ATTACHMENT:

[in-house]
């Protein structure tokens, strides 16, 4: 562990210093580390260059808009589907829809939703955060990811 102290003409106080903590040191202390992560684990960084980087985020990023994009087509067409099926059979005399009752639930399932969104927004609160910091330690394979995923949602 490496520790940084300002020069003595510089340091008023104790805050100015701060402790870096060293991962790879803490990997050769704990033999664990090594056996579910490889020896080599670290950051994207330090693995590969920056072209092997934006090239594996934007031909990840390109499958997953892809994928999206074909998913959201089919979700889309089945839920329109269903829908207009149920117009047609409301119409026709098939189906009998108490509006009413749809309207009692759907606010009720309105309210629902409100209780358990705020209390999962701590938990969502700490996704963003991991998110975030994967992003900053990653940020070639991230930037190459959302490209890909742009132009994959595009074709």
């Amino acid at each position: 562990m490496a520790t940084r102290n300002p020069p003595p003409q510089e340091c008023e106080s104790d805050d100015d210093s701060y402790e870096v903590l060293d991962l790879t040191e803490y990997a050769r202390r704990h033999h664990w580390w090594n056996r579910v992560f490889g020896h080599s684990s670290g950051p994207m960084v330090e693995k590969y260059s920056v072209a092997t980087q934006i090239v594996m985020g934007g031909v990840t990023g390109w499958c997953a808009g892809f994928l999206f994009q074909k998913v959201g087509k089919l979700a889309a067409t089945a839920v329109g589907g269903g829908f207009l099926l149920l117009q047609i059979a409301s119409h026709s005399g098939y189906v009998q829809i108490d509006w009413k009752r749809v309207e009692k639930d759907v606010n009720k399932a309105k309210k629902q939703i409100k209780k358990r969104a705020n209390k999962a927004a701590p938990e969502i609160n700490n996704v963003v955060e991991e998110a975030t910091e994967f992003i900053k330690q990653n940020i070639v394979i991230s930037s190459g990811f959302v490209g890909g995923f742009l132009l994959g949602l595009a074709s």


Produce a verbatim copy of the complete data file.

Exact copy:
[in-house]
């Protein structure tokens, strides 16, 4: 562990210093580390260059808009589907829809939703955060990811 102290003409106080903590040191202390992560684990960084980087985020990023994009087509067409099926059979005399009752639930399932969104927004609160910091330690394979995923949602 490496520790940084300002020069003595510089340091008023104790805050100015701060402790870096060293991962790879803490990997050769704990033999664990090594056996579910490889020896080599670290950051994207330090693995590969920056072209092997934006090239594996934007031909990840390109499958997953892809994928999206074909998913959201089919979700889309089945839920329109269903829908207009149920117009047609409301119409026709098939189906009998108490509006009413749809309207009692759907606010009720309105309210629902409100209780358990705020209390999962701590938990969502700490996704963003991991998110975030994967992003900053990653940020070639991230930037190459959302490209890909742009132009994959595009074709």
């Amino acid at each position: 562990m490496a520790t940084r102290n300002p020069p003595p003409q510089e340091c008023e106080s104790d805050d100015d210093s701060y402790e870096v903590l060293d991962l790879t040191e803490y990997a050769r202390r704990h033999h664990w580390w090594n056996r579910v992560f490889g020896h080599s684990s670290g950051p994207m960084v330090e693995k590969y260059s920056v072209a092997t980087q934006i090239v594996m985020g934007g031909v990840t990023g390109w499958c997953a808009g892809f994928l999206f994009q074909k998913v959201g087509k089919l979700a889309a067409t089945a839920v329109g589907g269903g829908f207009l099926l149920l117009q047609i059979a409301s119409h026709s005399g098939y189906v009998q829809i108490d509006w009413k009752r749809v309207e009692k639930d759907v606010n009720k399932a309105k309210k629902q939703i409100k209780k358990r969104a705020n209390k999962a927004a701590p938990e969502i609160n700490n996704v963003v955060e991991e998110a975030t910091e994967f992003i900053k330690q990653n940020i070639v394979i991230s930037s190459g990811f959302v490209g890909g995923f742009l132009l994959g949602l595009a074709s």